Home Office statistics reveal that the number of foreigners arriving on “intra company transfers” (ICTs), which do not count towards the cap total, rose sharply following the Coalition’s announcement of an interim cap in mid-July.
There were 30 per cent more ICTs handed out in between July and September this year than in the same period last year.
Experts said the increase showed that companies were to continuing to import cheap labour despite the Government’s clampdown, and warned that numbers would continue to rise even after a permanent cap on migrant numbers comes into force next April.
Peter Skyte, of the trade union Unite, said: “It is a massive loophole. Our prediction has always been that the immigration cap would be all smoke and mirrors.”
The ICT scheme allows firms to bring non-EU nationals who are already on their payroll into the UK. It is widely used in the IT industry.
One Indian company alone, Tata Consultancy Services, sponsored 4,600 employees to come to Britain in 2008; another, Infosys Technologies Limited, sponsored 3,235 in the same year.
Theresa May, the Home Secretary, has said she will fulfil a Tory manifesto pledge by capping the “skilled worker” routes at 21,700 a year, but she agreed to exempt ICTs from the new restrictions following pressure from business leaders and Vince Cable, the Lib Dem Business Secretary.
In the third quarter of this year, as the Home Office was restricting other immigration routes, more than 8,000 foreigners came to work in the UK under ICTs – up from 6,000 in the same period last year.
If the current ICT rate is sustained, more than 32,000 immigrants would arrive under the route each year, meaning the true number of migrant workers would be about 54,000 a year when capped routes and ICTs are added together.
Mr Skyte said Unite feared there were significant loopholes in limits imposed on ICTs by the Home Secretary last week.
Under the terms of the permanent cap, ICT workers earning between £24,000 and £40,000 a year will only allowed to remain in Britain for 12 months.
Mr Skyte said: “We think companies will simply transfer lower-paid staff for 11 months and three weeks, for example, and then they will be sent home for a few weeks and re-apply under a new ICT.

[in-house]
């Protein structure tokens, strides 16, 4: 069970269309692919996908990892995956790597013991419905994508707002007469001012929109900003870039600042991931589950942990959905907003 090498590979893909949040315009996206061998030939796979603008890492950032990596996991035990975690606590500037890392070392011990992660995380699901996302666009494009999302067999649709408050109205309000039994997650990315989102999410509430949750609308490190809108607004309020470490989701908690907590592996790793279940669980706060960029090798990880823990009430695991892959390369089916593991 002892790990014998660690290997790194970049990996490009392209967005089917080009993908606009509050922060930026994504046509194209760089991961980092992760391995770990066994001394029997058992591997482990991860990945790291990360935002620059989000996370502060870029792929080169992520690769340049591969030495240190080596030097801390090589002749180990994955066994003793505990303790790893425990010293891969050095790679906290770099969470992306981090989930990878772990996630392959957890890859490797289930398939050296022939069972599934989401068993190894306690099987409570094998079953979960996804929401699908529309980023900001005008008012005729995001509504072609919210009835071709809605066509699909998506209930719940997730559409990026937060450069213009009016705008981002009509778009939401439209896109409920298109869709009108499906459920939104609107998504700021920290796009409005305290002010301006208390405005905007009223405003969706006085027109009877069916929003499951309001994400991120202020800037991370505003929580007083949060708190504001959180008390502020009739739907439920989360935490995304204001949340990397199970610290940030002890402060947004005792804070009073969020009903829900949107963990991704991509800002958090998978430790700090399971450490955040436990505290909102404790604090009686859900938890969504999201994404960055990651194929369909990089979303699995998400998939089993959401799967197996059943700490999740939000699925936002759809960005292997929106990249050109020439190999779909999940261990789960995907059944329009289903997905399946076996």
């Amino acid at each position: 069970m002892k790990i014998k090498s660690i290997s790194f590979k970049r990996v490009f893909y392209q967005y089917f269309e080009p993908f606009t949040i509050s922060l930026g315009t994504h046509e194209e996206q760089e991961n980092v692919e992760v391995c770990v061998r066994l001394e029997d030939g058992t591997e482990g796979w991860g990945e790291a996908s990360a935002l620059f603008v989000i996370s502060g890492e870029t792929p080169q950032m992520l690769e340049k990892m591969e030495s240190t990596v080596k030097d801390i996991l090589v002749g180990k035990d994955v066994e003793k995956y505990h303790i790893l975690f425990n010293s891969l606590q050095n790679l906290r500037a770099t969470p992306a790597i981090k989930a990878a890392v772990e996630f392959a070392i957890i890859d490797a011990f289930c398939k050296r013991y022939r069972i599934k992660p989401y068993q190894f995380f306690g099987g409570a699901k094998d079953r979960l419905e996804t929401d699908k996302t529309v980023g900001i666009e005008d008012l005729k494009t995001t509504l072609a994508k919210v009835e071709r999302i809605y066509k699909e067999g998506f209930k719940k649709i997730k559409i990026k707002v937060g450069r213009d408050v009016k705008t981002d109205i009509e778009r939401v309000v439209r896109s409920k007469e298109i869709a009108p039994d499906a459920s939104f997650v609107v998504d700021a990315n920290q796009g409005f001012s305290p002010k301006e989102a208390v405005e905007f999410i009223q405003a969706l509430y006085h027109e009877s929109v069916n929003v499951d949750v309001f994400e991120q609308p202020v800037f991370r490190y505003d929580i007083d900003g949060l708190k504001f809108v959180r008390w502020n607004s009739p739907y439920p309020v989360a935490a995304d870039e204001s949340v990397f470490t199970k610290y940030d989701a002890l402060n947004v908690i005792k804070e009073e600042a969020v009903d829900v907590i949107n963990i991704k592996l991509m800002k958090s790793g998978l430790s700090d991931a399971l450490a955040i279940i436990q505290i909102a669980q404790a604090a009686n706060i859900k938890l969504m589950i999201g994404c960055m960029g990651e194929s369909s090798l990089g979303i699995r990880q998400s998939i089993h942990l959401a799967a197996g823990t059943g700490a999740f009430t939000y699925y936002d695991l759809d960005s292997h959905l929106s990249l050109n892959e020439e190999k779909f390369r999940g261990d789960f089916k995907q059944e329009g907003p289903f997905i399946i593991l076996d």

“There doesn’t seem to be anything in the rules to stop it.
“In other words, the number of people coming on ICTs could actually rise.
“The Home Office has also failed to take the chance to prevent companies counting allowances for things like accommodation as part of their gross pay, and it looks like some employers have sought to make as much use of the route as possible while current rules are in place.
“The Government’s announcement has squandered a golden opportunity to tackle abuse and misuse of ICTs.”
Sir Andrew Green, chairman of the pressure group MigrationWatch, said: “There is clearly a build-up of ICT applications this year.
“While it is essential that staff who are seriously needed can get into Britain, this route will have to be watched very closely to avoid it becoming a loophole in the whole system of economic migration.”
On the possibility of workers exploiting the 12-month ICT rule, he said: “We have yet to see the details of this scheme but if it allows people permitted to come for a year to go home for a few weeks and return then it will rapidly become absurd.”
One British worker, who declined to be named but is employed in IT by a well-known bank, said: “Employers will find plenty of ways to abuse the system.
“Where I work now there are British workers being made redundant and at the same time ICTs are being brought in to replace them. The Government’s measures have had no effect whatsoever.”
Another IT worker said: “Sadly the IT business in this country is doomed, primarily because they have printed ICTs and other visas like confetti.”
Damian Green, the immigration minister, said: “The new immigration limit clearly sets out which workers we will allow into the UK job market.
“It has been drawn up following extensive consultation with businesses and reflects their views. But our view is clear: we need employers to look first to those who are out of work and already live in this country.
“The limit will allow us to protect those businesses which are vital to our economy, allowing them to attract the best and the brightest, but more importantly it will bring immigration down to sustainable levels.”
In the whole of last year there were 22,030 ICTs but in just the first nine months of this year the figure had already reached 22,520.
The quarterly total of ICTs has crept up incrementally since the beginning of last year, when there were 4,355 applications between January and March.
In comparison, in 1992 there were just 7,000 ICTs handed out during the whole year.
Gepos Bon Carolyne Ahiambo Ngara – vlugtelinge in Suid-Afrika
- Immigration Changes Benefit Intra-Company Transfers To The UK (therelocationconsultancy.wordpress.com)
- Immigration cap ‘valium for the public’ (worldradio.ch)
- Deliberately lax visa rules encouraged RBC outsourcing: Walkom (thestar.com)
- Theresa May relaxes immigration rules for senior executives and elite graduates (timothyoshea1.wordpress.com)
- Safeguard clause could keep cap on immigration (worldradio.ch)
- U.K. immigration norms kick in (thehindu.com)